Saying Goodbye to Chile Part 1: The Neighborhood
This has all been so sudden, and what with being sick for over a week it’s been tough to say some proper goodbyes. But in the last few days we (we here means Joel and I, Cecile will get to make her own goodbyes in about a month) have managed to pay some final visits to a couple of places. Herewith, some pictures and descriptions.
Everyone should have some neighborhood hangouts, and we found one across the street. It became our default cafe with the traditional Chilean food that Joel calls, with some accuracy, Chilean fast food: completos, chorillanas, etc. It’s the Wall Street Cafe and the owner actually grew up in New York, but his father is Chilean and eventually he moved down here. While it is across the street, the way streets work around here that means we have to cross four streets to get there (it is a street with a median, so two crosses would be a minimum). Yesterday we went there after school so we could fulfill Joel’s mission of having dessert there. We always eyed the desserts but were too full after eating to get any. Actually Joel got dessert, Pie de Limón (and chocolate caliente), Cecile and I split a tostada de palta (toast with avocado spread, traditional snack) and helped him with his pie. Friendly staff, good food and convenient, what more could you want?
If you’ve been following along at all, you know I’m going to miss the bread. And while there’s a panadería on every block (kind of the Starbucks of Chile), and we used several, this one was our favorite. I went there this morning, before the rains came, so Joel and I could have one last binge. I got at least enough for tonight and tomorrow morning, we’ll see if any makes it to lunch. While we’ve bought from several, this is our standard and Cecile found out that we have good taste. One evening she was sharing a collectivo with a colleague; she gets let off right near here and mentioned that she was getting bread here and was informed by a native that this is a good place for bread.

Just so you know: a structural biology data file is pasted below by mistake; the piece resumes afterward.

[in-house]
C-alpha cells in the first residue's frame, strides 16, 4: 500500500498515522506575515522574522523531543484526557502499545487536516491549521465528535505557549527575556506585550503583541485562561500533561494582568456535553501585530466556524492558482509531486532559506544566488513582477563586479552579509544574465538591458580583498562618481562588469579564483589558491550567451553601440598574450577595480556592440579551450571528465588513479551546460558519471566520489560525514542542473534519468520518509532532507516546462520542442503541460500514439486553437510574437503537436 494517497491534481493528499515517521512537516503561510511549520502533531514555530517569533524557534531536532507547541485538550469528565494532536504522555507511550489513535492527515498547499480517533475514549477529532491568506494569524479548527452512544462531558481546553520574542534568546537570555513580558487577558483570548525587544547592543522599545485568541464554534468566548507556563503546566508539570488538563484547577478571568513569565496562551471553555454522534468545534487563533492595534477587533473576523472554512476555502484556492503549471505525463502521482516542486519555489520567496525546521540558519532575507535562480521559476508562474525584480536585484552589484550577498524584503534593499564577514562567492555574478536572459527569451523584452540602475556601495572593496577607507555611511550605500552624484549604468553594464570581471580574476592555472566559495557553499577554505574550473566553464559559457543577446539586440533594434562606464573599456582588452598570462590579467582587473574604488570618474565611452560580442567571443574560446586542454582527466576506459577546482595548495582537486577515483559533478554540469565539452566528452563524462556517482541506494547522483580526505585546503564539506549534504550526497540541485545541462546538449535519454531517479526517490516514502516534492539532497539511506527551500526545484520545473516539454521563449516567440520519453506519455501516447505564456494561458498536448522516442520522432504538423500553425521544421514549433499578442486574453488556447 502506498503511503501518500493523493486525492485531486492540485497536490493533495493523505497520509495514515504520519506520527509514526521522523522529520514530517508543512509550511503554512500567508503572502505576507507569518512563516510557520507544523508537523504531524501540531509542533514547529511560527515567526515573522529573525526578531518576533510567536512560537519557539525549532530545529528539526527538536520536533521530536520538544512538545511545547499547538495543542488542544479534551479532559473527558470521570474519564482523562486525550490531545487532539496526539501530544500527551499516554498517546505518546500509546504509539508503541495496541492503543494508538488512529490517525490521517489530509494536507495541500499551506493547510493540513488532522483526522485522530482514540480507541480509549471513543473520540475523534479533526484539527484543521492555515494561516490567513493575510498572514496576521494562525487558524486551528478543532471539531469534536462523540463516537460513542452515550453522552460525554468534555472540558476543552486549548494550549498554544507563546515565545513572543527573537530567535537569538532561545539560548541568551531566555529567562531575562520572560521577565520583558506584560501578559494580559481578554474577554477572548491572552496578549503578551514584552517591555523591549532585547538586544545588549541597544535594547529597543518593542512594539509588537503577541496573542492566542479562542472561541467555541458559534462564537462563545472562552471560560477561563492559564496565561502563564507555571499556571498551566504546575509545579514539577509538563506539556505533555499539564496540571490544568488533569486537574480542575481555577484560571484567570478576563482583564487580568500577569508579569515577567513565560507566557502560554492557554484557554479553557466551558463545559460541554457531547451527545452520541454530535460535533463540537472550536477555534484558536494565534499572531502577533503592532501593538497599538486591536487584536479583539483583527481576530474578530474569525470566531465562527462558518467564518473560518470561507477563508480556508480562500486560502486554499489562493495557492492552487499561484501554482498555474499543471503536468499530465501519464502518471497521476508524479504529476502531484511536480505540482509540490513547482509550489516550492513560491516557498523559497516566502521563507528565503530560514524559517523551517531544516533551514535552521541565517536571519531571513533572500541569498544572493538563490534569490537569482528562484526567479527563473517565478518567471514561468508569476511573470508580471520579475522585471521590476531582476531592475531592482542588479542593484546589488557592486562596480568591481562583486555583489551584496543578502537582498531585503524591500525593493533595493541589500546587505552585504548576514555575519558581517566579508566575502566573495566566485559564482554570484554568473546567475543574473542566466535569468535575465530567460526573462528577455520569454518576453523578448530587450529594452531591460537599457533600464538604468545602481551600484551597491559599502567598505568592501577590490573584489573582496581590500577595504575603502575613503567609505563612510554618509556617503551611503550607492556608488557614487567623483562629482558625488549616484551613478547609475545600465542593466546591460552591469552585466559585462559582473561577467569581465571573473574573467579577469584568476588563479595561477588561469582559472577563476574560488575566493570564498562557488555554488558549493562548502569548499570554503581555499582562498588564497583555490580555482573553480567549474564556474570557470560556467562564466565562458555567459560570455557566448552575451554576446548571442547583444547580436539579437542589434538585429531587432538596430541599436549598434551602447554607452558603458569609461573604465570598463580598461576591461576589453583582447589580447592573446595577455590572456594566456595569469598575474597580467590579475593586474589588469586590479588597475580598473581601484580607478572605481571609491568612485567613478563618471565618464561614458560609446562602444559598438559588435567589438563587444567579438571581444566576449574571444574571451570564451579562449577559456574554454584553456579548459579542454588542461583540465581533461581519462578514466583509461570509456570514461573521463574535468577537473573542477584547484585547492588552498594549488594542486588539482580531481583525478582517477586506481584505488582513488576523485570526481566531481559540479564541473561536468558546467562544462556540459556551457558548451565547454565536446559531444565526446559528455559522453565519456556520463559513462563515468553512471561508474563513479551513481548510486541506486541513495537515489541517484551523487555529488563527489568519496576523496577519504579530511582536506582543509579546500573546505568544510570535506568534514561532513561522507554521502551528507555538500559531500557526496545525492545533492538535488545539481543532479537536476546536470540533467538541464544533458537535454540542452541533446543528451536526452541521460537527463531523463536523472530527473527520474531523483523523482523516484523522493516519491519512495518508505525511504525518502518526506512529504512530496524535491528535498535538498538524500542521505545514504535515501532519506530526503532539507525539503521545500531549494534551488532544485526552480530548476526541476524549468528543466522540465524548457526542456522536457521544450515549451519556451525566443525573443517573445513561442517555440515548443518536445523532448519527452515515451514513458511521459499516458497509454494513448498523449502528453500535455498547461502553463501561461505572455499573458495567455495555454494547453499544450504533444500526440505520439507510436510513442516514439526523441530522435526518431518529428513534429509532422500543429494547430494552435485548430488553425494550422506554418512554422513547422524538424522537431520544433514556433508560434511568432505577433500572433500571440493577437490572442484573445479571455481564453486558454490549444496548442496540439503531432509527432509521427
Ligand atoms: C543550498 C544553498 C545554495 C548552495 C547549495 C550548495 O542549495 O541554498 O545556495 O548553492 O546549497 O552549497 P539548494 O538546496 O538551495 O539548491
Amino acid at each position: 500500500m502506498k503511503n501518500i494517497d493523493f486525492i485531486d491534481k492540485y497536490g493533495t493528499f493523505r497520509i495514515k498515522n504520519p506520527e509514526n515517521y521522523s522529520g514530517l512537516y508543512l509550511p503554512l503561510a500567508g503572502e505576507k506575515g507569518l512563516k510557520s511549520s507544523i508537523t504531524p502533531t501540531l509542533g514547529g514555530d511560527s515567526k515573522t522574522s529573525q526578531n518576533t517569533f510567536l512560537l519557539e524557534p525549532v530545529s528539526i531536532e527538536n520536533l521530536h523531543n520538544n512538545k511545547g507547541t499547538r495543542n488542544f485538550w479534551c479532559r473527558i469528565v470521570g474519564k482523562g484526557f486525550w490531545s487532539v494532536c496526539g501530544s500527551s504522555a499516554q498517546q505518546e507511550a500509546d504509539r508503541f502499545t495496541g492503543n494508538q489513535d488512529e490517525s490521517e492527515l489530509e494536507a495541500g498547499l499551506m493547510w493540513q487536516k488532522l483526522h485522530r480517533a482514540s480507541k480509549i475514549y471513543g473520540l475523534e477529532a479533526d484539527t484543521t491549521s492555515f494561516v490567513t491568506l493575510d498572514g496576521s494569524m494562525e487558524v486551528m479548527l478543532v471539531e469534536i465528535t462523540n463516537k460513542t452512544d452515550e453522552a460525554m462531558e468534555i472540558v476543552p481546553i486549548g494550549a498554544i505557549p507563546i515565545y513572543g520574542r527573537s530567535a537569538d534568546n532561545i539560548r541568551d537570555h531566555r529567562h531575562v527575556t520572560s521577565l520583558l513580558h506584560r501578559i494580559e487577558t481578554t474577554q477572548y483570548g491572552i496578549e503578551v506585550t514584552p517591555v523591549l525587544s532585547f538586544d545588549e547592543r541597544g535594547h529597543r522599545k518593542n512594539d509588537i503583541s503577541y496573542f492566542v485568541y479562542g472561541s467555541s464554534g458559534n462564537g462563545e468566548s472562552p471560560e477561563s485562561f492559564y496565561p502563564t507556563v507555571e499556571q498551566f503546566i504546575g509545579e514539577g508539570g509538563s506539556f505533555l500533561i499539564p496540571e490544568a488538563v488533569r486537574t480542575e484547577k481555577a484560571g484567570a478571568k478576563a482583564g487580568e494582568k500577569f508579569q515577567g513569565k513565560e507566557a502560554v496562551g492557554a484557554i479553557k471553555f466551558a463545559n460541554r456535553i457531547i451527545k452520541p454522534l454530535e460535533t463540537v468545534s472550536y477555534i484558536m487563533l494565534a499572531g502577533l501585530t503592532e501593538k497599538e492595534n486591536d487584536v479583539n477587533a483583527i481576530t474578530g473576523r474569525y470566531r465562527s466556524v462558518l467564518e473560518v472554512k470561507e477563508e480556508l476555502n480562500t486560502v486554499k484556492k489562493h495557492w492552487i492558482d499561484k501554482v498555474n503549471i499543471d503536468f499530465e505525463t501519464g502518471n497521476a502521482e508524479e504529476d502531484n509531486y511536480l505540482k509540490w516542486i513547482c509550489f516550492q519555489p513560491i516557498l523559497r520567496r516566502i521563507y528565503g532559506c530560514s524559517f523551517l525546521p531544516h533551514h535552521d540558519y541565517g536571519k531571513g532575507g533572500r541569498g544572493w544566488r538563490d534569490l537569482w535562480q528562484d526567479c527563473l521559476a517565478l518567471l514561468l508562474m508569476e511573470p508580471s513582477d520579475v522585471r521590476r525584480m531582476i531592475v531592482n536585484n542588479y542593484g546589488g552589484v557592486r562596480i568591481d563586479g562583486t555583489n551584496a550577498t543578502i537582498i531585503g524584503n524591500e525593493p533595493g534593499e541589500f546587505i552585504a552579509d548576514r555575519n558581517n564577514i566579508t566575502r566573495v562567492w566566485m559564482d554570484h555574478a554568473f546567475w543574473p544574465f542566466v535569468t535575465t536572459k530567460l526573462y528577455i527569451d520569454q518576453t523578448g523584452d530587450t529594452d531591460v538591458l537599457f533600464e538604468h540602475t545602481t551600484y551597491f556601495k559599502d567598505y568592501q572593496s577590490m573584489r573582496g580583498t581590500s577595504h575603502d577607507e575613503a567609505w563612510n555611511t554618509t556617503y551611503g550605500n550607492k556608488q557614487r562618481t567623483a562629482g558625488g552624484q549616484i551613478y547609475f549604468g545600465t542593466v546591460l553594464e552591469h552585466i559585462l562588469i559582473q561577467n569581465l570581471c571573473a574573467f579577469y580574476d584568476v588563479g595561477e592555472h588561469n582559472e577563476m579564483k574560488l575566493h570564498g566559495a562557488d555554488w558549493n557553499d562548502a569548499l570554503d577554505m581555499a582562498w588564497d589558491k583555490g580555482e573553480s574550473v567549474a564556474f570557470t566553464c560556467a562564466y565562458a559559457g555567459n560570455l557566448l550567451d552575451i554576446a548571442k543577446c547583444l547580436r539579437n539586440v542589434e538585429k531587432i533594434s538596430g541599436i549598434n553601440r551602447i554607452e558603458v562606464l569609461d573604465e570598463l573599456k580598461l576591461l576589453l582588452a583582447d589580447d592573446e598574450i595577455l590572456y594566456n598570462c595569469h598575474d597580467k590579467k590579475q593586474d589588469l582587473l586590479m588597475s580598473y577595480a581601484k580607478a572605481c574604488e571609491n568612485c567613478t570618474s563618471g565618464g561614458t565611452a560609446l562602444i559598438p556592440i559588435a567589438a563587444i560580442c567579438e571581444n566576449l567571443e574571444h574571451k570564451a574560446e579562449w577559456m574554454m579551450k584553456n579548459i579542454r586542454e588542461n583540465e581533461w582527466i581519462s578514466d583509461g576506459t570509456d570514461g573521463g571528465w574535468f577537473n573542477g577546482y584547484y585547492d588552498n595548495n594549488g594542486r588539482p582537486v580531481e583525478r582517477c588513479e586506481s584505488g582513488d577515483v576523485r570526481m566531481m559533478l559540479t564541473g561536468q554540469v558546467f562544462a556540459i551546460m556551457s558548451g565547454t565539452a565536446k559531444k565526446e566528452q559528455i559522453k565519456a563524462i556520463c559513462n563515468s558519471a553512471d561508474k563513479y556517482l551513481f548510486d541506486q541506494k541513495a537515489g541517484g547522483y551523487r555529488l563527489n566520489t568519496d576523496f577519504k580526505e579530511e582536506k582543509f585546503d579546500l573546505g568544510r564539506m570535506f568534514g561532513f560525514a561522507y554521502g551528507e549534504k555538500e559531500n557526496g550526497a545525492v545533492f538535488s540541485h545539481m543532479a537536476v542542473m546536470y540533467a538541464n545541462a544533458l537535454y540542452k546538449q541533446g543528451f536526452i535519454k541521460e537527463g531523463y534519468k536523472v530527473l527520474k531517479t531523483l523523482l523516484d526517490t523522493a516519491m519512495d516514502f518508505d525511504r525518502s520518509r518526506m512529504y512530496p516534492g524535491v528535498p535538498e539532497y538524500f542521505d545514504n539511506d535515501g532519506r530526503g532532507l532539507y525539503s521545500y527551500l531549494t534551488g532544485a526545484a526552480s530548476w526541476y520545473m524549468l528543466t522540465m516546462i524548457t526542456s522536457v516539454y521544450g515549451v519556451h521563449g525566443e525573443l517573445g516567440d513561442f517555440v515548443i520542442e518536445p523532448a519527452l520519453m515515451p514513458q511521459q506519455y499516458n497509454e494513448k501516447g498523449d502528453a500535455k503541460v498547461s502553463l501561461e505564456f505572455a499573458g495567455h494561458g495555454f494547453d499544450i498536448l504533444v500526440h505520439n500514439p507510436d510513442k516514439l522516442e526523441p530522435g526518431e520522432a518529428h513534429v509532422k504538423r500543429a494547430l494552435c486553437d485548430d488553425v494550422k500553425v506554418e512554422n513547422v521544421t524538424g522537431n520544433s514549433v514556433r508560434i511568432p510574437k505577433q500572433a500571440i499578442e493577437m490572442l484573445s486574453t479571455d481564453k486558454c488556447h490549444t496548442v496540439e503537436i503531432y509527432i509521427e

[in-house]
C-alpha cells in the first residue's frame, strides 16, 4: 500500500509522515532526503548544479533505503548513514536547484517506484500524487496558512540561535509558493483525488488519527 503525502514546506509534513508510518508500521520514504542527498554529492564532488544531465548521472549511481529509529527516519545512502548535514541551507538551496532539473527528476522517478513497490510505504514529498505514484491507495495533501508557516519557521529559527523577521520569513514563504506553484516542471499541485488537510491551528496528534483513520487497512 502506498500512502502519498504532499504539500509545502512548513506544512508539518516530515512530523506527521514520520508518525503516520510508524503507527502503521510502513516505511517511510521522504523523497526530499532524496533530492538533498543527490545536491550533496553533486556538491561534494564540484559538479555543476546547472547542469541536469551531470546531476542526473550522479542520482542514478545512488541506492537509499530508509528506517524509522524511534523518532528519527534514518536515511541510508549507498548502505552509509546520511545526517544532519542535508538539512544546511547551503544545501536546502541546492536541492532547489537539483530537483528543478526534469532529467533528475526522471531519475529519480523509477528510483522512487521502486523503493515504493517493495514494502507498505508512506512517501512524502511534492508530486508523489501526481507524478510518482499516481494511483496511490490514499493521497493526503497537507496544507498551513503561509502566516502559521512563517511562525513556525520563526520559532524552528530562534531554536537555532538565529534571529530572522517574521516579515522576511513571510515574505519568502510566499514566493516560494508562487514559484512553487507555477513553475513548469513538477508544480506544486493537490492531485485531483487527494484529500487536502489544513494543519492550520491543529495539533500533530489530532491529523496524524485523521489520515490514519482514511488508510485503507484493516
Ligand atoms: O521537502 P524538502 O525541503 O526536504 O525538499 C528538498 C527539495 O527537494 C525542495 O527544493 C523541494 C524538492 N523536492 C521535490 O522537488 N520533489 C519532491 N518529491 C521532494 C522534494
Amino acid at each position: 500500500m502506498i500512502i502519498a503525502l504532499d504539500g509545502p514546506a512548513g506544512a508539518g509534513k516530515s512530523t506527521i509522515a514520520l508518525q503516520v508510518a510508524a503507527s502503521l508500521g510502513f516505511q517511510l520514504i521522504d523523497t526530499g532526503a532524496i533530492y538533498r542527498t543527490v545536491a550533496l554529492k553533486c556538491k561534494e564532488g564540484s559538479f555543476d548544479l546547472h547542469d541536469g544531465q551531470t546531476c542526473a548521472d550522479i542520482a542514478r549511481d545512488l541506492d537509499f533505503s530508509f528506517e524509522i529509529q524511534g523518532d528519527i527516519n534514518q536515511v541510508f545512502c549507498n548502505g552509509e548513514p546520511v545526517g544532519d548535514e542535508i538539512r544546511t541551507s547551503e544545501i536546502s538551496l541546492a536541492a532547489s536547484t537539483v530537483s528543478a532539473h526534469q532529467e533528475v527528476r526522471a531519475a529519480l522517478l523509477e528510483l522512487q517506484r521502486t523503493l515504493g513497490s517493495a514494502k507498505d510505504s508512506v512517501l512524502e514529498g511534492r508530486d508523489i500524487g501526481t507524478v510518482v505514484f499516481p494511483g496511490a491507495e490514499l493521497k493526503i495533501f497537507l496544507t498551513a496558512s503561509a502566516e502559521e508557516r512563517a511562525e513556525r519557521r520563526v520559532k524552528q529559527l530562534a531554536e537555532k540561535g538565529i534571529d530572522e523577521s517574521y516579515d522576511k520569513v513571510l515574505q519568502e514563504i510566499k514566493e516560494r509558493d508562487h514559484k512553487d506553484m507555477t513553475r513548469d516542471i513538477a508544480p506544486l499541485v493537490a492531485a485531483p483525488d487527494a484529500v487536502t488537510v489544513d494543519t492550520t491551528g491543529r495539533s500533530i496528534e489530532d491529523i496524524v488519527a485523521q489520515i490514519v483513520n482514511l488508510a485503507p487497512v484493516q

Joel and I like the kind that look like four little connected baguettes (the one the others are leaning on); when fresh, they’re crunchy on the outside and chewy on the inside. Cecile is partial to the flatter kind that when you open them up have layers like a biscuit. They’re also dense kind of like a biscuit, but in a good way. I like them too … heck I like them all. And we all like that they make some with words on them, so as a treat today I bought one (most of them are larger versions of the flat square kind) which has the panaderia’s name on it.
Our normal route into the heart of Viña takes us down a street across from us with two pastelerias practically side by side. One looks and prices their goods fancier, the other is less expensive and has a larger variety, including a few breads, empanadas and a few other things. We tried them both, but discovered that the cheaper one has the better pancake de naranja. Didn’t get a picture of the storefront, so you’ll have to settle for a picture of the cake. Pancake de Naranja is another Chilean specialty, and the Chileans at my birthday party confirmed that this place has the right stuff. So we got some more as a going away present for us. Mmm it’s good. I’m sure there’s a recipe for it out there somewhere, but I haven’t found it yet. Sorry mom, but I am still looking.
Those are really the essentials; yes I did have a grocery store I went to, and a corner market for emergency eggs and produce (i.e. avocados) but I don’t have pictures and they wouldn’t be that exciting. Come to think of it, I may try and get our favored corner market tomorrow to share with you, because I just love the idea that they still have them here, all over the place. You really only need the supermarkets for packaged, processed foods, and we don’t eat many of those.